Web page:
(RNS) — The company that owns Newsweek magazine has filed suit against its former owners and the religious leader David Jang, seeking to recoup millions of dollars in losses incurred under previous leadership.
The lawsuit, filed in New York state court this week, targets IBT Media, which owned Newsweek from August 2013 to September 2018. According to the filing, Newsweek’s current owner, NW Media Holdings Corp., is seeking to enforce IBT’s “contractual obligation to indemnify NW Media Holdings for the multi-million-dollar losses incurred as a result of IBT’s former mismanagement of Newsweek.”
IBT bought Newsweek in 2013, after a failed reboot led the company to end print publication. The sale was controversial at the time due to IBT’s ties to Jang, who founded Olivet University, a small Christian school in San Francisco, during the early 2000s. A native of Korea, Jang once worked for a seminary run by the Unification Church, according to Christianity Today. He and his followers also founded The Christian Post, among other media properties.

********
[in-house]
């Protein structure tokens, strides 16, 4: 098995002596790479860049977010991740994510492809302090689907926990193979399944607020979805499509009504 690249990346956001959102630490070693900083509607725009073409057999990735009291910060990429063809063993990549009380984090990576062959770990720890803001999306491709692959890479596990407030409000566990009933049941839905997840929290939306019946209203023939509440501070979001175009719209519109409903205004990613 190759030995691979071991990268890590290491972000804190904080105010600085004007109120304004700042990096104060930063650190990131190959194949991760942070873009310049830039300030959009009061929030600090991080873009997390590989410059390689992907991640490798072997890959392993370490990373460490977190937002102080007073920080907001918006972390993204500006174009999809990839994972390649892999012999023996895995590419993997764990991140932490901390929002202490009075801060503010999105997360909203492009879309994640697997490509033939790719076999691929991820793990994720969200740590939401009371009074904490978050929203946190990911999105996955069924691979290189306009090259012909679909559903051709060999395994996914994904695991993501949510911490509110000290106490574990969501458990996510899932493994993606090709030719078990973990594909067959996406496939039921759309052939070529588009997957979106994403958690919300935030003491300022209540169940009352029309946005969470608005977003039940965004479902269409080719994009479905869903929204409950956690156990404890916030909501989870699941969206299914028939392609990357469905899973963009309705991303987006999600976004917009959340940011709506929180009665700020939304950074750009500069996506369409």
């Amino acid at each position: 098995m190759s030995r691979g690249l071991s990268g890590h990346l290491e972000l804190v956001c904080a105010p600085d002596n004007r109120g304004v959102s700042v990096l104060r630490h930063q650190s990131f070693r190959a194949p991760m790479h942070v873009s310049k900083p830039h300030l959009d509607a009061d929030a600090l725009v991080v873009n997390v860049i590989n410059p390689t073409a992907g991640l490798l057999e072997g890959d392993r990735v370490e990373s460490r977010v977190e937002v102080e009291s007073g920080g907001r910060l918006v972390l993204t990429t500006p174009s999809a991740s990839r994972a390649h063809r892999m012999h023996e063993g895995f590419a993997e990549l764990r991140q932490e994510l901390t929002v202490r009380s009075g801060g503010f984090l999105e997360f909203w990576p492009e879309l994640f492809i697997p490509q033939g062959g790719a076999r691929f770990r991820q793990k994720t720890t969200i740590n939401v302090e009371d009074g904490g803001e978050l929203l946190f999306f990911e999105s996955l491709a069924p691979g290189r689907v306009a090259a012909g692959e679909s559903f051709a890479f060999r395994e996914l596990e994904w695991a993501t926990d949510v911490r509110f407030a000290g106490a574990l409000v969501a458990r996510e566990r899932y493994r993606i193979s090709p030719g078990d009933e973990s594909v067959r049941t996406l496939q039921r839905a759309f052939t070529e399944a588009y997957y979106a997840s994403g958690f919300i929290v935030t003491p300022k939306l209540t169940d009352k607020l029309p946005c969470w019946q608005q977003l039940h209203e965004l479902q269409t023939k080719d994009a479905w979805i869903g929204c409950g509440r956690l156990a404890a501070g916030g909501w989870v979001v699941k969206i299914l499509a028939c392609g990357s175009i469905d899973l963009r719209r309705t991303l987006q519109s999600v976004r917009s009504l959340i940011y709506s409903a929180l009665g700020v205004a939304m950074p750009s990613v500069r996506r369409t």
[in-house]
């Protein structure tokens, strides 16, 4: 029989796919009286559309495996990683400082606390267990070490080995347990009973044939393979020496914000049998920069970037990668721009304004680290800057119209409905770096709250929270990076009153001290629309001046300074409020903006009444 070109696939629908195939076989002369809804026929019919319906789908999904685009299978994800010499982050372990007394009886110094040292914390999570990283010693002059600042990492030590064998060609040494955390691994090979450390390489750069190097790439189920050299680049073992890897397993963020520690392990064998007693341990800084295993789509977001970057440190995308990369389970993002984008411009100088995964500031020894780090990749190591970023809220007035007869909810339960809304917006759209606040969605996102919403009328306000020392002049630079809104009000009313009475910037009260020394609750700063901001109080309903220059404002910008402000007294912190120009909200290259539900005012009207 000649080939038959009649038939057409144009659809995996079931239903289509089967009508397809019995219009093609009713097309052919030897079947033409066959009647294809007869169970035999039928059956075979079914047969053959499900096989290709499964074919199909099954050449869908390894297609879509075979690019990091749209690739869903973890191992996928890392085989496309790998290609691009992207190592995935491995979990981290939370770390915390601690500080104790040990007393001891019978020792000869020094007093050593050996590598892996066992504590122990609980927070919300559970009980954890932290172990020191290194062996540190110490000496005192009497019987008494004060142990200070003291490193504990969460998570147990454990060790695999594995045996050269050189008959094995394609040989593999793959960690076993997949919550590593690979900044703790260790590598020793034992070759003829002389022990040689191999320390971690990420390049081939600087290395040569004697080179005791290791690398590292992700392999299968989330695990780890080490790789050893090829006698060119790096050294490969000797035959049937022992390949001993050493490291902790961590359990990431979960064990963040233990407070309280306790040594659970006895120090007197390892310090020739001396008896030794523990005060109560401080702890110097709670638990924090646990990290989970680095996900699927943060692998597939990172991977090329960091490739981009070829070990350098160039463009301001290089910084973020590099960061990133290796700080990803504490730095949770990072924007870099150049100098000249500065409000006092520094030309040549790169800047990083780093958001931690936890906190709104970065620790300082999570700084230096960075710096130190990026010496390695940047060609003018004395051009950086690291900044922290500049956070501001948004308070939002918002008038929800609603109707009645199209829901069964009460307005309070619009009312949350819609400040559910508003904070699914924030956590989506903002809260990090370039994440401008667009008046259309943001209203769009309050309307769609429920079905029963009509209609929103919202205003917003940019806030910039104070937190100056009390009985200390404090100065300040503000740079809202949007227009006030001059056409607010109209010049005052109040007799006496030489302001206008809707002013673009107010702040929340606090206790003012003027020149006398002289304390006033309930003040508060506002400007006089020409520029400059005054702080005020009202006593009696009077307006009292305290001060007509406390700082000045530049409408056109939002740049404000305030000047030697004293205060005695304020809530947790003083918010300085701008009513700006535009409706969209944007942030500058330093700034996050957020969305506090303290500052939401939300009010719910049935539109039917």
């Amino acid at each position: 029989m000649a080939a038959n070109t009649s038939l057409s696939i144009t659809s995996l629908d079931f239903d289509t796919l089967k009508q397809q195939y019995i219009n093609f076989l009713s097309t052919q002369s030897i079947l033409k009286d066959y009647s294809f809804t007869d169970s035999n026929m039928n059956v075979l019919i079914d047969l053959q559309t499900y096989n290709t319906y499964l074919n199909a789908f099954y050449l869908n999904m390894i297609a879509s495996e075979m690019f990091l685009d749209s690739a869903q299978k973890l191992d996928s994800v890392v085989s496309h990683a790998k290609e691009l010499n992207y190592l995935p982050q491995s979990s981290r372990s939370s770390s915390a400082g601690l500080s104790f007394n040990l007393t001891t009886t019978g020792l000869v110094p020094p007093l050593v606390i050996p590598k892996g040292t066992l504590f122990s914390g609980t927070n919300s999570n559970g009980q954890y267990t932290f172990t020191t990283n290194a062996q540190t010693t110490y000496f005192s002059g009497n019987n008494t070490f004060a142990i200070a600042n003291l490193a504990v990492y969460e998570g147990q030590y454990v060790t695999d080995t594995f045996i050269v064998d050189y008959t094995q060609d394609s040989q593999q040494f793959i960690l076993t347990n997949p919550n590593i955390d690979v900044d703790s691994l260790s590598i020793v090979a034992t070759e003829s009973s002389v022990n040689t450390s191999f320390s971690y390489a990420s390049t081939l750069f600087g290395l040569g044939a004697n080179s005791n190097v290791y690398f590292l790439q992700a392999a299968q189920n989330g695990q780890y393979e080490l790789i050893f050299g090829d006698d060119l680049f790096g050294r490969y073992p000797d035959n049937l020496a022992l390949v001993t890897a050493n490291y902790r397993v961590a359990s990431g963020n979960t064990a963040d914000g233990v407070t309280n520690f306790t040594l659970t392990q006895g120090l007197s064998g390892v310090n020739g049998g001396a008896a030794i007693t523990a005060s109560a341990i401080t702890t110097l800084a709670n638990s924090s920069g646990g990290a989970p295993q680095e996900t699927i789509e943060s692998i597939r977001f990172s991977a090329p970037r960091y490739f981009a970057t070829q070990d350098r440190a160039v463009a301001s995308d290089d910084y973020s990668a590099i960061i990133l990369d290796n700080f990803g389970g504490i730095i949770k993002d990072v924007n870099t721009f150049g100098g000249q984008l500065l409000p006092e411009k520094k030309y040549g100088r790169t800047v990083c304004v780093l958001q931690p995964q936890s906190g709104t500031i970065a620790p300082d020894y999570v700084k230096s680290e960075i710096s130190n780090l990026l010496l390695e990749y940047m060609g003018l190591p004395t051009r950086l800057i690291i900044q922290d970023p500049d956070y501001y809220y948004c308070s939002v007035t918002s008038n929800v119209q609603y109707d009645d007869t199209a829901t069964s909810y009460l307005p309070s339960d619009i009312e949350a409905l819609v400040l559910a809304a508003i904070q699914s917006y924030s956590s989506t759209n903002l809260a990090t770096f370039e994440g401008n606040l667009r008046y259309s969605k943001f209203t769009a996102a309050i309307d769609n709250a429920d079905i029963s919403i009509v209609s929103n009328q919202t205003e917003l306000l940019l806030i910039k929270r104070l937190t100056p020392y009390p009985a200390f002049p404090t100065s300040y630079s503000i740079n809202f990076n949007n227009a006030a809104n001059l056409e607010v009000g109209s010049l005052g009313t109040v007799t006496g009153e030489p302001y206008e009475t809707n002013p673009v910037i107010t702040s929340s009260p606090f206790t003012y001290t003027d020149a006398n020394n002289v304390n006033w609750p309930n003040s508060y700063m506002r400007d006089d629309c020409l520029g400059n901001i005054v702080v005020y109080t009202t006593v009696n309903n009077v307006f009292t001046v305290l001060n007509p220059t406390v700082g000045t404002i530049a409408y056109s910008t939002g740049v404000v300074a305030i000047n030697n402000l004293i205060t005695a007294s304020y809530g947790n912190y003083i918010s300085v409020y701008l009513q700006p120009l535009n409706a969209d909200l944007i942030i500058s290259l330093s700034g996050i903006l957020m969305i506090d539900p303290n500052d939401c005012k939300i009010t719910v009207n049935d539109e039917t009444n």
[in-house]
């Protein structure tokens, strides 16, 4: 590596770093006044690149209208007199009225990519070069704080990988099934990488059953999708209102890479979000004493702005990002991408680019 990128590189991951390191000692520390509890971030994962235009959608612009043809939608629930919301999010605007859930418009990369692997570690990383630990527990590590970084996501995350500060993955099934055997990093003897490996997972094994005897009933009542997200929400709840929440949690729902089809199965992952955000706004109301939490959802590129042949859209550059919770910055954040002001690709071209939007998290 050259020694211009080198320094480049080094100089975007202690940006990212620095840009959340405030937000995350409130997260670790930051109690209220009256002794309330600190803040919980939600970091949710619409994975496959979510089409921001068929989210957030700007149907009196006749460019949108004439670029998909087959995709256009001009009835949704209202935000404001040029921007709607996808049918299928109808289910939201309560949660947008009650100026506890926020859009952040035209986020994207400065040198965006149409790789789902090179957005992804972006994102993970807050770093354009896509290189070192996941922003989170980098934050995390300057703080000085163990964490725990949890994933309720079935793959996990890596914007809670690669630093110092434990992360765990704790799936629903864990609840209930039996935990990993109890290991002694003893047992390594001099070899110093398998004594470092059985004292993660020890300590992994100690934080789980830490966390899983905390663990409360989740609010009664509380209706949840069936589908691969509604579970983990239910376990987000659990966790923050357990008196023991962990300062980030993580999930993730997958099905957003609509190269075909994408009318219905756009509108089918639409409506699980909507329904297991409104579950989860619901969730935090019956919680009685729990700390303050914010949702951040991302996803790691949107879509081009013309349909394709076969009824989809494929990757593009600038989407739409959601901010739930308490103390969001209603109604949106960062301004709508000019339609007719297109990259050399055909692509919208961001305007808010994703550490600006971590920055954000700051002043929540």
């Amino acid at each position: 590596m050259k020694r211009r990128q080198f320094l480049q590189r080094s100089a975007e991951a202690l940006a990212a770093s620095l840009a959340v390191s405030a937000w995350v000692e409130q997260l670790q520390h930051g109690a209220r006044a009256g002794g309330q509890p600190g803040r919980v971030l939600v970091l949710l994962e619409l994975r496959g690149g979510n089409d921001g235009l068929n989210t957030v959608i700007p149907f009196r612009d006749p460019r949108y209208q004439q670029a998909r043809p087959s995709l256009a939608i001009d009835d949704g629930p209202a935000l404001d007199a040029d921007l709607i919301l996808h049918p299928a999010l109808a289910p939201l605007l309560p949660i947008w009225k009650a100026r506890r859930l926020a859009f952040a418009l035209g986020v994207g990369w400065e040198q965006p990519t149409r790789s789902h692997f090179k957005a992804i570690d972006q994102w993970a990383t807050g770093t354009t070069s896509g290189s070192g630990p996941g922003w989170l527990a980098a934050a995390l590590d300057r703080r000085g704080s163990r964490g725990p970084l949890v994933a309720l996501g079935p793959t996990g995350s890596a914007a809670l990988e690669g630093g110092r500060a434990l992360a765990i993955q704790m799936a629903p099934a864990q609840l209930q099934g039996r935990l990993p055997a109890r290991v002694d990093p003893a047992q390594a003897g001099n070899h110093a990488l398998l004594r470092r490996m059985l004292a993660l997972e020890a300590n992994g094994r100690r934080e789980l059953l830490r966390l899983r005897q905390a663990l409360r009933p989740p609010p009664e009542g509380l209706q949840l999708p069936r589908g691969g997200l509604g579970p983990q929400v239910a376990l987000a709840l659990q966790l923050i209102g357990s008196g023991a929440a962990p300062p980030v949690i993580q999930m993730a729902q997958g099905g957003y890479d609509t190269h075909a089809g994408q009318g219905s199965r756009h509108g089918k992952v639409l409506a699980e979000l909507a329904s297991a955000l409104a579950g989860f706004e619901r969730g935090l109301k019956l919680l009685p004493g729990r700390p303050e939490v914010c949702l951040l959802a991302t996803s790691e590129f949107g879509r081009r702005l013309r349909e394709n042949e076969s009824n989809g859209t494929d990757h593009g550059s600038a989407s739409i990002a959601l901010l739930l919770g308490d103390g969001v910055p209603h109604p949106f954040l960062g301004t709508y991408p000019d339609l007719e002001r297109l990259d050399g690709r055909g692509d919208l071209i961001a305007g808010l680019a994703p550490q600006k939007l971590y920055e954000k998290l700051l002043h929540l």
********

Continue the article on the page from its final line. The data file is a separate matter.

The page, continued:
The complaint alleges IBT, owned by Etienne Uzac and Johnathan Davis, is part of a network of organizations and businesses associated with a religious group, known as “the Community,” that is overseen by Jang.
These various businesses all have close relationships. Tracy Davis, a dean and former president of Olivet University, is married to Johnathan Davis, CEO of IBT Media, and a co-owner of Newsweek. William Anderson, the former publisher of The Christian Post, served on the board of Olivet.
“Although Jang does not formally own or have official roles at many of the companies in the Network, he exercises authority over their operations and uses them for his, and the Community’s, personal benefit,” the lawsuit claims.
Newsweek’s lawyers also accuse Jang of encouraging members to “engage in fraudulent schemes to garner financing” and coercing those same members to “use funds from the various entities to fund the Network as a whole.”
Citing a Community insider, Newsweek’s lawsuit alleges IBT’s association with Jang and his affiliates amounts to a legal “alter-ego,” claiming that seemingly independent entities are in fact the expression of one individual or group.